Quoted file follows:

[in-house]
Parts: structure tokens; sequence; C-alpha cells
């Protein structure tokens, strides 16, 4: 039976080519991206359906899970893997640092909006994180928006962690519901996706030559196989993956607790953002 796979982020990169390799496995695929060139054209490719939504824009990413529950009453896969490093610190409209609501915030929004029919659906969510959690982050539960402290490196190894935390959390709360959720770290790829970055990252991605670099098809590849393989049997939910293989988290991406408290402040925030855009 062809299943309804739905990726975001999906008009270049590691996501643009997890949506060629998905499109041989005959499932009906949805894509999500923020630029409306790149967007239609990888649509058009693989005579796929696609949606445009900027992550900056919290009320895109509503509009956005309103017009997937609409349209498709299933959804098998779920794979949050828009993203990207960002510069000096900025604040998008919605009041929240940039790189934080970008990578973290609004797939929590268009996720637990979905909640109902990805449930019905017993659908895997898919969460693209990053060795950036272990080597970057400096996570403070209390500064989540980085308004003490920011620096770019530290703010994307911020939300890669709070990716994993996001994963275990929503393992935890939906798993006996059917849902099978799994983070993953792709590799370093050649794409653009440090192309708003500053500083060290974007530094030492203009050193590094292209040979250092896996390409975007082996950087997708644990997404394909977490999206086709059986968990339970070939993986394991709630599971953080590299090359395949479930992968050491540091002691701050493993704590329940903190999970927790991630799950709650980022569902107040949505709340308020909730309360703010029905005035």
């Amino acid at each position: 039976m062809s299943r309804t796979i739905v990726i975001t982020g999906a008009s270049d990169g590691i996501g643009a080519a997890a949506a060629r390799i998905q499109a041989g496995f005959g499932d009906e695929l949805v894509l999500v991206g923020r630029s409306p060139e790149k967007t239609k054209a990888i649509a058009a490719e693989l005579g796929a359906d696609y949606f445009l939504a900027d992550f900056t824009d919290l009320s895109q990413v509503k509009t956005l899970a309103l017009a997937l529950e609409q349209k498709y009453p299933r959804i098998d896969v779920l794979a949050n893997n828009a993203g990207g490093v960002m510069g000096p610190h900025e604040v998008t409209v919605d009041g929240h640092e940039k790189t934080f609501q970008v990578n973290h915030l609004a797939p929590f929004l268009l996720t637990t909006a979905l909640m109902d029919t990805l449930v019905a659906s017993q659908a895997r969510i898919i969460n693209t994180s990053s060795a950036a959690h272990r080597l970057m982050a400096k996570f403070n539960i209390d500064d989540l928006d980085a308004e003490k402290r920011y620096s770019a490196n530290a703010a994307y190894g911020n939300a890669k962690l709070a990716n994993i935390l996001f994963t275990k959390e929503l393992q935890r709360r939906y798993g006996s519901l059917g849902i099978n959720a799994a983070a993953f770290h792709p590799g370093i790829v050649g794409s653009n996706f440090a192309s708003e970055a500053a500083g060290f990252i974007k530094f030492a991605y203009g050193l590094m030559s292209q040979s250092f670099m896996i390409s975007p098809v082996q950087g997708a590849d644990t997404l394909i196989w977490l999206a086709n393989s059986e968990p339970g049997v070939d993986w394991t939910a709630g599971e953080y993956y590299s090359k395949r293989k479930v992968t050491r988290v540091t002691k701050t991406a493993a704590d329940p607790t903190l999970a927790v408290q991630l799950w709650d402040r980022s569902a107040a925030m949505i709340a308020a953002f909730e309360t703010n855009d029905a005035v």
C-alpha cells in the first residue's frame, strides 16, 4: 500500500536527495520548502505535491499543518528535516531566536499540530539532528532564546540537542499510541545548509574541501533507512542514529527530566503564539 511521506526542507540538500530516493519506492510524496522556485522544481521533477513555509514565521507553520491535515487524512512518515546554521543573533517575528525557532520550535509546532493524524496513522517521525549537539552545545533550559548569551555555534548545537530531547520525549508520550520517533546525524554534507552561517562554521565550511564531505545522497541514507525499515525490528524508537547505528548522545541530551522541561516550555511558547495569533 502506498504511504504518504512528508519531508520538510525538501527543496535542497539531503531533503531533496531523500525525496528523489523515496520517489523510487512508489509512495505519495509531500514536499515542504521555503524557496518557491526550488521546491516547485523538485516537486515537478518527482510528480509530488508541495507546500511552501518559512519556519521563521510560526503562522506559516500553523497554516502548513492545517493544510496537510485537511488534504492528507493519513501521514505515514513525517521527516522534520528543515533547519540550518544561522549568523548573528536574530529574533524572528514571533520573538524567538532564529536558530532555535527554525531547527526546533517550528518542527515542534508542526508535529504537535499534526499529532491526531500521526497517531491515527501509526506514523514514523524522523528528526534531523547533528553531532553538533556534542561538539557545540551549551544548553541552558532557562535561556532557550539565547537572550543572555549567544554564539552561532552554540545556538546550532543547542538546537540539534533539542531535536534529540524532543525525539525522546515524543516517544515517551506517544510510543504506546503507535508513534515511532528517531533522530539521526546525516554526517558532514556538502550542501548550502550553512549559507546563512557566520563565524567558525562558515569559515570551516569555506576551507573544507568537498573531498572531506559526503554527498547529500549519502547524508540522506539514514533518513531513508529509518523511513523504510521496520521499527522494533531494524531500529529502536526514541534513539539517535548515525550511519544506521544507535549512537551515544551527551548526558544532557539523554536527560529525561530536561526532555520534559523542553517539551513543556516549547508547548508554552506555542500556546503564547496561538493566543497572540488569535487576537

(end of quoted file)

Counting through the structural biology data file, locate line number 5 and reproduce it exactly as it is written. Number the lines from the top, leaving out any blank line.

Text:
C-alpha cells in the first residue's frame, strides 16, 4: 500500500536527495520548502505535491499543518528535516531566536499540530539532528532564546540537542499510541545548509574541501533507512542514529527530566503564539 511521506526542507540538500530516493519506492510524496522556485522544481521533477513555509514565521507553520491535515487524512512518515546554521543573533517575528525557532520550535509546532493524524496513522517521525549537539552545545533550559548569551555555534548545537530531547520525549508520550520517533546525524554534507552561517562554521565550511564531505545522497541514507525499515525490528524508537547505528548522545541530551522541561516550555511558547495569533 502506498504511504504518504512528508519531508520538510525538501527543496535542497539531503531533503531533496531523500525525496528523489523515496520517489523510487512508489509512495505519495509531500514536499515542504521555503524557496518557491526550488521546491516547485523538485516537486515537478518527482510528480509530488508541495507546500511552501518559512519556519521563521510560526503562522506559516500553523497554516502548513492545517493544510496537510485537511488534504492528507493519513501521514505515514513525517521527516522534520528543515533547519540550518544561522549568523548573528536574530529574533524572528514571533520573538524567538532564529536558530532555535527554525531547527526546533517550528518542527515542534508542526508535529504537535499534526499529532491526531500521526497517531491515527501509526506514523514514523524522523528528526534531523547533528553531532553538533556534542561538539557545540551549551544548553541552558532557562535561556532557550539565547537572550543572555549567544554564539552561532552554540545556538546550532543547542538546537540539534533539542531535536534529540524532543525525539525522546515524543516517544515517551506517544510510543504506546503507535508513534515511532528517531533522530539521526546525516554526517558532514556538502550542501548550502550553512549559507546563512557566520563565524567558525562558515569559515570551516569555506576551507573544507568537498573531498572531506559526503554527498547529500549519502547524508540522506539514514533518513531513508529509518523511513523504510521496520521499527522494533531494524531500529529502536526514541534513539539517535548515525550511519544506521544507535549512537551515544551527551548526558544532557539523554536527560529525561530536561526532555520534559523542553517539551513543556516549547508547548508554552506555542500556546503564547496561538493566543497572540488569535487576537